More than 200 workers on Tasmania’s West Coast are set to lose their jobs as the Avebury Nickel Mine shuts down.
The Zeehan-based mine is closing after being placed into administration last year and going into receivership due to its owners’ inability to pay debts.
“The last thing the region needed was for this mine to shut, especially when the economy is already struggling and many Tasmanian families are doing it tough with the cost of living crisis,” Shadow Resources Minster Shane Broad said.
“Labor would like to see other mines take on as many of these impacted workers as possible to help soften what will be a big blow.”
The closure is a devastating blow to the West Coast community, which is already grappling with economic challenges and uncertainty surrounding the future of its salmon industry.
Premier Jeremy Rockliff said Kordamentha, the receivers and managers of the mine, will transition it into care and maintenance due to a 50% decline in global nickel prices.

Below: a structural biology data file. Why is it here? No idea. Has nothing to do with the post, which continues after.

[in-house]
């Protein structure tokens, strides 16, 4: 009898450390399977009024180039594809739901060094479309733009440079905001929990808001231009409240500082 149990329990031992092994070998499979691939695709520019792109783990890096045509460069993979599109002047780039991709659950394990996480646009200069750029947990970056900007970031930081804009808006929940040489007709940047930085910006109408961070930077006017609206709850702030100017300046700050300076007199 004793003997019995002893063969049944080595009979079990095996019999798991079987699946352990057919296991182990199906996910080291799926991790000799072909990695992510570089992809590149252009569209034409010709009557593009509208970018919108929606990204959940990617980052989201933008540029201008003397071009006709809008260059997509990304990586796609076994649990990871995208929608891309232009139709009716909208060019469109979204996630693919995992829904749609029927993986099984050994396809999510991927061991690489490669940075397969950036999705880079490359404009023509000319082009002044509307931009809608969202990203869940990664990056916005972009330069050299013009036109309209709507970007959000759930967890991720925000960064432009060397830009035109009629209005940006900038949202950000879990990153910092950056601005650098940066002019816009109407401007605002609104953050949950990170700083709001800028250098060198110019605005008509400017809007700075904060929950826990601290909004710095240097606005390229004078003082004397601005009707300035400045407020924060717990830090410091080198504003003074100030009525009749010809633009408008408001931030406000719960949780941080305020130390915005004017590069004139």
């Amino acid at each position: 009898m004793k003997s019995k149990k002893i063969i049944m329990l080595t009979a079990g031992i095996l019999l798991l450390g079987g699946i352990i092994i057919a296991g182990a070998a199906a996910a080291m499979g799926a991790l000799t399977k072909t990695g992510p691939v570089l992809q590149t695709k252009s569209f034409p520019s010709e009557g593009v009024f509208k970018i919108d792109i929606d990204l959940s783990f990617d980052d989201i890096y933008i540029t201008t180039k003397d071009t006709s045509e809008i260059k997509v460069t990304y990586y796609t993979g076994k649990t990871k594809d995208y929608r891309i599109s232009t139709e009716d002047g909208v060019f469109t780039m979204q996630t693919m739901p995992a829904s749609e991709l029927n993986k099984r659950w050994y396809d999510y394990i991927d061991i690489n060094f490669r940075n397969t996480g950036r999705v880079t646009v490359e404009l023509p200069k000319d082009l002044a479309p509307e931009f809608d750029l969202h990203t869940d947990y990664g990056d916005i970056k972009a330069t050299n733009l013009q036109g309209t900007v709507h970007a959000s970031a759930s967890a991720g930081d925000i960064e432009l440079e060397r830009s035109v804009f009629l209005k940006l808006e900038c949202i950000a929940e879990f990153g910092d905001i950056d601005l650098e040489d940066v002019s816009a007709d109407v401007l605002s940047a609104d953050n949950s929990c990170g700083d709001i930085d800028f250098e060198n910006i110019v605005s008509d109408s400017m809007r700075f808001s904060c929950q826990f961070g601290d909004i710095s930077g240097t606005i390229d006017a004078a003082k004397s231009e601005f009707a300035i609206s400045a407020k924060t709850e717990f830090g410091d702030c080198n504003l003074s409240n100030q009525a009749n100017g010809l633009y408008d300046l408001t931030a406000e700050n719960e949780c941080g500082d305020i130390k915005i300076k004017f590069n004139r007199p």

“Our Government stands ready to support affected workers and their families and the entire West Coast community,” he said.
“The West Coast is a resilient community and the local mining industry more broadly is performing well with a strong demand for workers.”
Resources Minister Felix Ellis acknowledged that the state was not immune to the “global nickel implosion” that is affecting mines across Australia and internationally.
He said affected workers and their families will receive support through this challenging time, confirming that the situation has been “complex” and ongoing for some time.
“Tasmania is already engaged with the Commonwealth and Western Australia as we work through a national production tax credit proposal for nickel, an important battery metal. Tasmania continues to urge the Commonwealth to include nickel on the critical mineral list,” he said.
The state government last provided support to the mine by letting them pay royalties over time, cutting a security deposit by more than $110,000, providing a refund of $300,000 for a renewable energy target exemption and funding exploration drilling.
An emergency support package of $800,000 was also offered in July last year, but Ellis said conditions for this funding were not able to be met.